Children’s and young adults’ average caffeine consumption has increased by more than 70 per cent over the past 30 years, and an end to this rise is not in sight: the drinks industry is posting its fastest-growing sales in the segment of caffeine-laden energy drinks. Not everybody is pleased about this development. Some people are worried about possible health risks caused in young consumers by the pick-me-up.
Have trouble waking up in the morning? Maybe your cup of joe isn’t giving you the jolt you need. But not to worry: there’s a new coffee on the market that promises to inject 200 per cent more caffeine in your mug than ordinary coffee.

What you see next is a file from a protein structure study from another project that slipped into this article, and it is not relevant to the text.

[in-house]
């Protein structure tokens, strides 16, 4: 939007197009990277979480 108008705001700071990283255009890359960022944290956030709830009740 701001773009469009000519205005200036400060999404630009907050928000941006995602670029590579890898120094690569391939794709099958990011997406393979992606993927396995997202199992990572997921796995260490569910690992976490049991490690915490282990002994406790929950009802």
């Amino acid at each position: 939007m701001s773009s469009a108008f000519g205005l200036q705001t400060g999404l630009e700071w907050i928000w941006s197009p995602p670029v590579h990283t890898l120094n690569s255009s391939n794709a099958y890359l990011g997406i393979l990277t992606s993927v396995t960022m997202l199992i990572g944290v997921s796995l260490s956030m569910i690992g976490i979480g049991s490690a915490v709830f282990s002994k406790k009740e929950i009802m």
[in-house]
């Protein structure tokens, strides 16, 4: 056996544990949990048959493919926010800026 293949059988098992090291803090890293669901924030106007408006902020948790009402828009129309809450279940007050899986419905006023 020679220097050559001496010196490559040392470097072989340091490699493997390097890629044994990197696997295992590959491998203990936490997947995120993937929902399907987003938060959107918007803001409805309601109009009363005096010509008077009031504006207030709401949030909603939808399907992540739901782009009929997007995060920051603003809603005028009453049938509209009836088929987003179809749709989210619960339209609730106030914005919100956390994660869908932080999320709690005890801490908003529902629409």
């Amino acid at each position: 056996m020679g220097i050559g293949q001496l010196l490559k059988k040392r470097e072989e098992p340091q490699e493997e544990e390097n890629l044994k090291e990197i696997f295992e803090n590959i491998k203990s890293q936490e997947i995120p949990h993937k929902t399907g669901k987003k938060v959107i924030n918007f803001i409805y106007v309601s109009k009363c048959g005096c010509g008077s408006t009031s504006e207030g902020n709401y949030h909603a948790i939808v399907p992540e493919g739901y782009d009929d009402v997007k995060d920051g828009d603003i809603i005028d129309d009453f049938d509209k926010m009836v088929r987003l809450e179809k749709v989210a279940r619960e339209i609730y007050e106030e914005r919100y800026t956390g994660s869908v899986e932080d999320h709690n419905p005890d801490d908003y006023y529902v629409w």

Its name? Death Wish — and it claims to be the strongest coffee in the world.
Analysis of a large prospective study of more than 400,000 people found that men who drank four to five cups of coffee daily reduced their risk of death over a 13-year period by 12%, while women’s risk dropped by 16%, according to Neal Freedman, PhD, of the National Cancer Institute, and colleagues.